Interestingly enough, because of the logistics that festival, the higher placement in addition to the grant gave us less money than the first film. Regardless, we received another wire of $2,200. Things were moving.
Almost immediately after we finished the film for Chevrolet, we started work on a film for Shell. We were again granted a budget and felt very confident coming off our 3rd place high. In this film we upgraded our lens, bought a jib, and started utilizing studio lighting more. We even rented a freaking van for this shoot. I learned how scheduling was our greatest ally and that time meant money. We started learning how continuity effects the outcome of the film and that making all the actors available at the same time is next to impossible.
The film for Shell was our highest quality production. If fell on its face. Even though the production quality was at our pinnacle then, the story made little sense and was our biggest downfall. After suffering that bone shattering loss, we submitted 6 grant applications, every single one was rejected. Admittedly, at least half of those grant applications were absolutely worthless, but eventually we got another go around with our seventh application.
I am still trying to deduce whether I am in a vicious cycle of terrible production. Without hashing out the brutal details, I will assure you that the next Chevrolet commercial that we produced was less than adequate. Though I did learn how to properly release and rent a location, the rest of the video was a bust. Needless to say, we again didn't place.
In the wake of our failure(s), we pressed forward. As spring approached, we started work on a film for Purina Dog Chow. We had a great idea! We had a grant to fund us! The pre-production went smooth, my coproducer and I had the dates scheduled out, and we rented a camera and a pair of cine lenses for the first time. We finally procured a follow focus and cine rig that made us look like we were movie-making gods. As of the moment of writing this blog (April 15th, 2013), I am completely void of any information regarding our most recent film. I have a pretty bad feeling in my gut, because I'm not 100% sure why, I just wasn't a huge fan of our end product. Now is the part we hurry up and wait (yay...).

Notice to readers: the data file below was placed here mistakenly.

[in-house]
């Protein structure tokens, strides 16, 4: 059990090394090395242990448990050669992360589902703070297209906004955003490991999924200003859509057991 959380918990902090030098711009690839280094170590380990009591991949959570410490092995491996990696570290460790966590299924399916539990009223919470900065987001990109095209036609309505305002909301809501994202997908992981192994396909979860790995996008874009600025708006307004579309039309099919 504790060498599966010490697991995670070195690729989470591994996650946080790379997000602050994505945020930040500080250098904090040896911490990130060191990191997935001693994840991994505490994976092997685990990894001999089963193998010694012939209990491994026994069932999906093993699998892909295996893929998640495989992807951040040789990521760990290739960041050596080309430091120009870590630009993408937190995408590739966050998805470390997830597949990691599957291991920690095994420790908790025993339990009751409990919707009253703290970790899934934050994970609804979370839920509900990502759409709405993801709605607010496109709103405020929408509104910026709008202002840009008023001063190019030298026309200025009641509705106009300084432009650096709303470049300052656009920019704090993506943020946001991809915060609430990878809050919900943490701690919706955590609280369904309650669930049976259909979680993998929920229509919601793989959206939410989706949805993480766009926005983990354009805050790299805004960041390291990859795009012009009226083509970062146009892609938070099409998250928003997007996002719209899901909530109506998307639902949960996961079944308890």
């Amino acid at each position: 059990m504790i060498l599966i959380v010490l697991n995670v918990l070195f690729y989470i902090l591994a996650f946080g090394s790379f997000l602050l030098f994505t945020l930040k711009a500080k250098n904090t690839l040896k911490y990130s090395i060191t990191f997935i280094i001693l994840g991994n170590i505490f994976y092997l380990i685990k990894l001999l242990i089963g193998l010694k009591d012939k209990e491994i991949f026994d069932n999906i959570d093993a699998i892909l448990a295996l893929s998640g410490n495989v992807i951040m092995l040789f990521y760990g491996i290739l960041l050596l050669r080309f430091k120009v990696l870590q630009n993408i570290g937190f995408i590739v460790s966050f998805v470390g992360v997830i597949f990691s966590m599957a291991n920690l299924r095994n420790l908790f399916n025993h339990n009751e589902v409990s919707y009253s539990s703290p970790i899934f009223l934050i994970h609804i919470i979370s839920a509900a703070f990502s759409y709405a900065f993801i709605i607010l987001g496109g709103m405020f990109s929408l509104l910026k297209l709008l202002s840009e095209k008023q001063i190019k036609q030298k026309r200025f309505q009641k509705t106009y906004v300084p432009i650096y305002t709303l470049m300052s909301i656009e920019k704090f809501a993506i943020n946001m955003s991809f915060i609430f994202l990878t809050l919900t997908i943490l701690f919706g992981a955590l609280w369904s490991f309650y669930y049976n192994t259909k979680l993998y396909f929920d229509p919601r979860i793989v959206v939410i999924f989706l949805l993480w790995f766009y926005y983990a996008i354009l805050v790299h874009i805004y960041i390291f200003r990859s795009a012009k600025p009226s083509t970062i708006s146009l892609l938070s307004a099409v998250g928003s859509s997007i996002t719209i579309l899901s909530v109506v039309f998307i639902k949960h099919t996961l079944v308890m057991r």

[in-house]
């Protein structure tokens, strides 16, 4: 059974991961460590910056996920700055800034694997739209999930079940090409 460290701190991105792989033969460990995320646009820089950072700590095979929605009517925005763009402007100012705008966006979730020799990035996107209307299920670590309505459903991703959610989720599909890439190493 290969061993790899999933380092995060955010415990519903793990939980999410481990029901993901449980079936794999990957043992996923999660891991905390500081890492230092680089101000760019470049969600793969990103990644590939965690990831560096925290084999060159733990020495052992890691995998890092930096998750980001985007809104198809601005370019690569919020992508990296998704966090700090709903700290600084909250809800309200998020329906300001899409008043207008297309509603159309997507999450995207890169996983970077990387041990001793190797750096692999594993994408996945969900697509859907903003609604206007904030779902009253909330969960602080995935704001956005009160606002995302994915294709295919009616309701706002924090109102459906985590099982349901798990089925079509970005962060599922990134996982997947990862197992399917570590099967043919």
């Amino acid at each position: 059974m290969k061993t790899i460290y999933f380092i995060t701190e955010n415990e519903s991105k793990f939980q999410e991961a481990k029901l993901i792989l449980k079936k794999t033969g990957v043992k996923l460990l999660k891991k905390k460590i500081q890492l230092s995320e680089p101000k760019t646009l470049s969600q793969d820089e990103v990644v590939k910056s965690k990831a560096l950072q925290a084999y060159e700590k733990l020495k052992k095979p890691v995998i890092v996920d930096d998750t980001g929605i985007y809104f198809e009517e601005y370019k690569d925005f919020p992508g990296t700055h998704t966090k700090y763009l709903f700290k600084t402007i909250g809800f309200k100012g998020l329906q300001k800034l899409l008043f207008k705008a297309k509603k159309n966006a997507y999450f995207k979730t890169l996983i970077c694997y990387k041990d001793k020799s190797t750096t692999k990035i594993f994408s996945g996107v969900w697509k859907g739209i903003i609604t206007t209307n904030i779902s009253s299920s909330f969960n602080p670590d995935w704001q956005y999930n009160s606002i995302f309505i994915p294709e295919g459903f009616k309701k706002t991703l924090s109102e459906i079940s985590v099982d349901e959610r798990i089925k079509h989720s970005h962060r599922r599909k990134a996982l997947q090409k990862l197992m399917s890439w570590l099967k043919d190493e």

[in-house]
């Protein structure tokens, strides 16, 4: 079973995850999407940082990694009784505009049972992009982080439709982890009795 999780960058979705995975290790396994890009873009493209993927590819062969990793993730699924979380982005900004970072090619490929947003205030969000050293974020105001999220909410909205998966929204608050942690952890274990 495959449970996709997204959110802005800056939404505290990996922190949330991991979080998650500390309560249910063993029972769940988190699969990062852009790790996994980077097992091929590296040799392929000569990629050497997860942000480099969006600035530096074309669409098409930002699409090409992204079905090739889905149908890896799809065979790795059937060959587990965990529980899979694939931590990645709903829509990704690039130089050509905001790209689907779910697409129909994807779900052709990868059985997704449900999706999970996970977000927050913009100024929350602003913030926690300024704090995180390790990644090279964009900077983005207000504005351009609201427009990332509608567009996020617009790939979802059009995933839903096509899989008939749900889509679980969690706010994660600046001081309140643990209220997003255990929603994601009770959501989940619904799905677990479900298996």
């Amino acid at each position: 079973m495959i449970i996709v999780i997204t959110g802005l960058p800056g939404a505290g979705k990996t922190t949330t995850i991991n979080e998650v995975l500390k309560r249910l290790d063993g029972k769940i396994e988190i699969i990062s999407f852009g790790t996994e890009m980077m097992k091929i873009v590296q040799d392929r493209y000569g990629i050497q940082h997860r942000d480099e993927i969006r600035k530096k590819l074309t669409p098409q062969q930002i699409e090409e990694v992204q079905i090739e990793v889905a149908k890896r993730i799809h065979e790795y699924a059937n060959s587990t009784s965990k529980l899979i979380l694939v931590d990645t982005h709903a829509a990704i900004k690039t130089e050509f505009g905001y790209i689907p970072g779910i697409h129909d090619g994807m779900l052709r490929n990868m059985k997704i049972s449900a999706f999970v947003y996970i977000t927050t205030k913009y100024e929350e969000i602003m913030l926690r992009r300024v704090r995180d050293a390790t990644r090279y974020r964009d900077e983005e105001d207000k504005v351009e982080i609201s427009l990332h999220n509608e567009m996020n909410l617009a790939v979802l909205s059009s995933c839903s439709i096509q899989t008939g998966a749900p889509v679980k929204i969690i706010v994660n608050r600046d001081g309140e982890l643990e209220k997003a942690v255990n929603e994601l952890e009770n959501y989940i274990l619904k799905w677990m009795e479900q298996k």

The Journey Continues
As the battlefield unfolds in front of me, I continue to see different avenues to follow open up at seemingly random times. In the past year I have learned so much, be it location scouting or 3D modeling, I am truly grateful for my opportunities to learn and grow as a filmmaker. Though my full potential hasn't been realized, and I only seem to be discovering more places to improve, I feel as though things can only get better.
The next two films that we are about to create we will employ even more techniques that we have never used before. Suddenly we are hiring actual actors and purchasing makeup to make them look their best on camera. I find myself trying to differentiate foundation and concealer, feeling like I am walking into an entirely new realm. This is also going to be the first time we REALLY need to utilize on-site audio recording. We are also working with high dynamic range photos and stop-frame animation, techniques that we have never really employed before. This blog is my brain vomit I suppose, hopefully we can make awesome stuff happen!
Til next time...Happy Filming :D!